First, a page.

Gail MarksJarvis: Filing For An Extension On Your Taxes Doesn’t Necessarily Mean An Audit

By Gail MarksJarvis
Chicago Tribune

WWR Article Summary (tl;dr) Tax day is a little over a week away. Gail MarksJarvis has some solid, no-nonsense advice on what to do and look out for before April 18th.

Chicago Tribune

Taxes are due April 18.

What should you do if you can’t finish your tax return on time or if you don’t have the money to pay your taxes now?

There is a common belief that you should be among the masses filing by the April deadline so you don’t draw attention to yourself from the IRS and bring on an audit.

But there’s a difference of opinion among tax professionals about whether that belief is valid.

Taxpayers who can’t meet the deadline can file for extensions that will let them submit their tax returns later. And they should file for extensions if they can’t get their tax return done right by the filing deadline, said San Francisco tax attorney Robert Wood.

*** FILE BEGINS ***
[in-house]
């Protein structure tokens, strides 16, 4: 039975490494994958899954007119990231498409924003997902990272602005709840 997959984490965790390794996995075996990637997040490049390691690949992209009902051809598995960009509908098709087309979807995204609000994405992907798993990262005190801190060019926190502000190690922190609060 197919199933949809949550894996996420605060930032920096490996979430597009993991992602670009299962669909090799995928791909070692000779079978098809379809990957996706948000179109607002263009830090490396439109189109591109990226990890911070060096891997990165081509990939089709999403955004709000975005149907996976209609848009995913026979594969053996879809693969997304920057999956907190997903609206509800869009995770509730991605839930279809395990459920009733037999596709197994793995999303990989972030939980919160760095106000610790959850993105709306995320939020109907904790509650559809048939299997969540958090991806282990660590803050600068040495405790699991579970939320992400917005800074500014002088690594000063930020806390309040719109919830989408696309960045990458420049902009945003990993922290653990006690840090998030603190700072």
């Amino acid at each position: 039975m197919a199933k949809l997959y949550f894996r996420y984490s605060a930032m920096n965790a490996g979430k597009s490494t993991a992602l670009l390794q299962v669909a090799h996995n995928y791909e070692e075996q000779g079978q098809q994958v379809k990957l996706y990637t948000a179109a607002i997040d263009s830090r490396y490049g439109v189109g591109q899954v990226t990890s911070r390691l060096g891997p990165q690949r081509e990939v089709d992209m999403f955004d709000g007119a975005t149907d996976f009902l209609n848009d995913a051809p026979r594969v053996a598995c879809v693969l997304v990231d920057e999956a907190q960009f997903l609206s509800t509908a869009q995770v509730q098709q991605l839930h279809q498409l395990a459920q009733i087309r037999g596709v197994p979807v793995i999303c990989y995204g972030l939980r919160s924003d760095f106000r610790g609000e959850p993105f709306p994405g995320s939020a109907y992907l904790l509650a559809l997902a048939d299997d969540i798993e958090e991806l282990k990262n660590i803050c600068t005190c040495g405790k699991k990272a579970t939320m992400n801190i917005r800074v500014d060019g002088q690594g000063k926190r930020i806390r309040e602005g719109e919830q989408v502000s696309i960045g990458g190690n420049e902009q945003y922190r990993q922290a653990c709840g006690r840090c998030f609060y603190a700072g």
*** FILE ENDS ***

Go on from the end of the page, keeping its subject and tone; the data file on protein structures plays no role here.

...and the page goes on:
The most dangerous approach would be to file in a rush and make mistakes, he said. Mistakes can result in penalties. So if you can’t get your tax return right by April 18, he said, you can buy yourself six extra months by applying for an extension with Form 4868. The deadline for filing a Form 4868 is also April 18, but the extension gives you until Oct. 16 to get your return in order and filed.

Chicago tax attorney Robert McKenzie says that in the current environment you may have less chance of getting audited if you file for a six-month extension than if you are on time with your return in April.

The reason: The IRS has suffered huge staff reductions and has had to cut back on audits. If the staff has taken on all the audits it can handle with the returns filed in April, the IRS may be less able to devote attention to those with extensions.

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